Jazzline N 77046 (2CD) / N 78046 (2LP)
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The “Ever More” of Jazz
One of the most fascinating chapters in jazz history has been written by the “Americans in Europe” – masters of jazz from the homeland of this genre of music, who for different reasons did not feel at ease in their fatherland, the USA; most of the time there were just not enough jobs and even less appreciation for their work. The latent racism also played a role and some wanted to protest against the hubris of their home country, which wanted to police the world and again and again stumbled into armed conflicts. Furthermore, already in the 50s some big bands disintegrated while being on tour in the “Old World” – and Paris, London, Stockholm or Copenhagen – in some rarer cases also Berlin, Munich or Frankfurt – became a new home for high-profile jazz stars.
Johnny Griffin, born in Chicago in 1928, was one of them. When he appeared on stage at “Onkel Pö’s Carnegie Hall” on Lehmweg in Hamburg-Eppendorf on 8 August 1975 as the leader of an illustrious quintet, he had just settled in the Netherlands for a while. However, he also called London, Paris and Stockholm his home at times; especially in Paris he did splendid work as a member of the big band of Kenny Clarke and Francy Boland. Also in Peter Herbolzheimer’s Rhythm Combination & Bass he made a strong impact and in the same year as the Hamburg concert took place, he was a guest in Klaus Doldinger’s band. After a brief return to the USA in the 70s, John Arnold Griffin III spent almost a quarter of a century in the rural setting of the French department of Vienne, until he passed away at the age of 80 in 2008. Up to a ripe old age he went on concert tours from this home base.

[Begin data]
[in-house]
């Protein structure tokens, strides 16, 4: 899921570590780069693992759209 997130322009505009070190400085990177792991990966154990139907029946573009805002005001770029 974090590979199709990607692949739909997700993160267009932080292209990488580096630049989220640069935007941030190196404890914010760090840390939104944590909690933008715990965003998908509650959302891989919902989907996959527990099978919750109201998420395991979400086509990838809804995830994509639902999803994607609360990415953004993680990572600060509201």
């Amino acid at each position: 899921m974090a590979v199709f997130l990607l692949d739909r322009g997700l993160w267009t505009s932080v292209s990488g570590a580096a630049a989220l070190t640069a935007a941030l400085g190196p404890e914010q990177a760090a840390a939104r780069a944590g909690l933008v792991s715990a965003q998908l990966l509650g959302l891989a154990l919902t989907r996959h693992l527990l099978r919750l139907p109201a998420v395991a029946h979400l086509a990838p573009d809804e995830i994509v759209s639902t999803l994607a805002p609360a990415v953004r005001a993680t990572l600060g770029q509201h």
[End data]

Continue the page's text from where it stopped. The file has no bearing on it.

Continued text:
The band from the summer of 1975 was quite exceptional: Art Taylor displayed fireworks on the drums, Niels-Henning Örsted-Pedersen from Copenhagen, for a long time Europe’s most important bassist, was part of the team, the Spanish pianist Tete Montoliu also joined in (who had quite a hard time to compete technically with his high-power colleagues). Furthermore, alongside Griffin also performed Eddie Davis, whose nickname “Lockjaw” gives an idea of his staying power on the saxophone. Also Griffin showed a lot of endurance – when he started a solo, one never knew for how long it would last and when (if ever) he would come to a close. Johnny Griffin was and remains the uncrowned king of the “never-ending stories“; uncountable were the musical citations he was able to include in his untamed monologues on the saxophone. Perhaps, sometimes he might have intended to tell the entire history of jazz all on his own. In any case, many were indeed introduced to the history of jazz by this physically small man with almost unlimited resources of energy.
Already as a teenager Griffin was part of Rhythm ‘n’ Blues bands and found friends for life there, for instance Percy Heath and Philly Joe Jones; he even accompanied singers such as Ella Fitzgerald or Betty Carter. Back then his instrument was the alto saxophone. He appreciated Johnny Hodges and also focused on ballades by Ben Webster. However, in Lionel Hampton’s orchestra he switched to the tenor saxophone in 1946. Very soon afterwards the young mister Griffin got bitten by the bug of the bebop-revolution, which changed so much in the world of jazz.
The first recording under his own name was released in 1956 and four years later he was together with “Lockjaw”-Davis in a rather successful and popular band. In this respect the concert in Hamburg fifteen years later was also a sort of revival. When Davis starts off the second part of the NDR-recording with the master-standard “I can’t started“, followed by “Stompin‘ at the Savoy“ with Griffin and Davis alternating, then it becomes clear what these two musicians appreciated in each other: the partnership in the creative rivalry and cooperation of their voices. Pleasantly and with a lot of air Davis filled the room with sound, crisp and robust was Griffin’s reaction. Together they were almost unbeatable.
Furthermore, the “Pö”-concert was a typical Griffin-evening. “Little Giant” (as the community called him) was never really interested in a clear structure – the pure energy of exuberant storytelling was his element. With one small motive (e.g. “Funky Fluke” towards the finale) he could easily fill one side of an LP; he always had something more to tell. This was in a way the motto of these seemingly never-ending story: always give more, always find more. Everything Johnny Griffin found, he willingly shared with us in his stories.
Also because of this attitude the audience at “Onkel Pö” in Hamburg on 8 August was once more in an enthusiastic mood. The heart of jazz was beating strongly.